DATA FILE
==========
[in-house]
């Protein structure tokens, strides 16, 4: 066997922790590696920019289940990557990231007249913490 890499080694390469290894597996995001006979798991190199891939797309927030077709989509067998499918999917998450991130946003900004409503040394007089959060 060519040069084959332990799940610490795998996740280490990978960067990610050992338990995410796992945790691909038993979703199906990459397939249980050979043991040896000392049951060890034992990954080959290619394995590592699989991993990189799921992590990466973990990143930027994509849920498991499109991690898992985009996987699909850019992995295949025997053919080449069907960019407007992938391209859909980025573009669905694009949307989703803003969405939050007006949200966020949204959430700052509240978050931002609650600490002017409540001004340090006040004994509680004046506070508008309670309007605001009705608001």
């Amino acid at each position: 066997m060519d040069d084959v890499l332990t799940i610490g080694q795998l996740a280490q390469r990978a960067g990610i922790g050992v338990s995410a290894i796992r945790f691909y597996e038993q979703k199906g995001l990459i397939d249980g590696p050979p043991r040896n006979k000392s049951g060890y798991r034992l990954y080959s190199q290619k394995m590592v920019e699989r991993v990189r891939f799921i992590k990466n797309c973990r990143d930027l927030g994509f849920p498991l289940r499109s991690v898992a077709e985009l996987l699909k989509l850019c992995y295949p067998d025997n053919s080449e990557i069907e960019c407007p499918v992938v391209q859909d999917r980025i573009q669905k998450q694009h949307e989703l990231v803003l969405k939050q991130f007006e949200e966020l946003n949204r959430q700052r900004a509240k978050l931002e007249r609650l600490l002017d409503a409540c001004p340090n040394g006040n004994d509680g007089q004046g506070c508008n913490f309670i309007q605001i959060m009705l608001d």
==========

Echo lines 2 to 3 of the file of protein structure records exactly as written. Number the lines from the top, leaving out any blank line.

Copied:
């Protein structure tokens, strides 16, 4: 066997922790590696920019289940990557990231007249913490 890499080694390469290894597996995001006979798991190199891939797309927030077709989509067998499918999917998450991130946003900004409503040394007089959060 060519040069084959332990799940610490795998996740280490990978960067990610050992338990995410796992945790691909038993979703199906990459397939249980050979043991040896000392049951060890034992990954080959290619394995590592699989991993990189799921992590990466973990990143930027994509849920498991499109991690898992985009996987699909850019992995295949025997053919080449069907960019407007992938391209859909980025573009669905694009949307989703803003969405939050007006949200966020949204959430700052509240978050931002609650600490002017409540001004340090006040004994509680004046506070508008309670309007605001009705608001």
């Amino acid at each position: 066997m060519d040069d084959v890499l332990t799940i610490g080694q795998l996740a280490q390469r990978a960067g990610i922790g050992v338990s995410a290894i796992r945790f691909y597996e038993q979703k199906g995001l990459i397939d249980g590696p050979p043991r040896n006979k000392s049951g060890y798991r034992l990954y080959s190199q290619k394995m590592v920019e699989r991993v990189r891939f799921i992590k990466n797309c973990r990143d930027l927030g994509f849920p498991l289940r499109s991690v898992a077709e985009l996987l699909k989509l850019c992995y295949p067998d025997n053919s080449e990557i069907e960019c407007p499918v992938v391209q859909d999917r980025i573009q669905k998450q694009h949307e989703l990231v803003l969405k939050q991130f007006e949200e966020l946003n949204r959430q700052r900004a509240k978050l931002e007249r609650l600490l002017d409503a409540c001004p340090n040394g006040n004994d509680g007089q004046g506070c508008n913490f309670i309007q605001i959060m009705l608001d």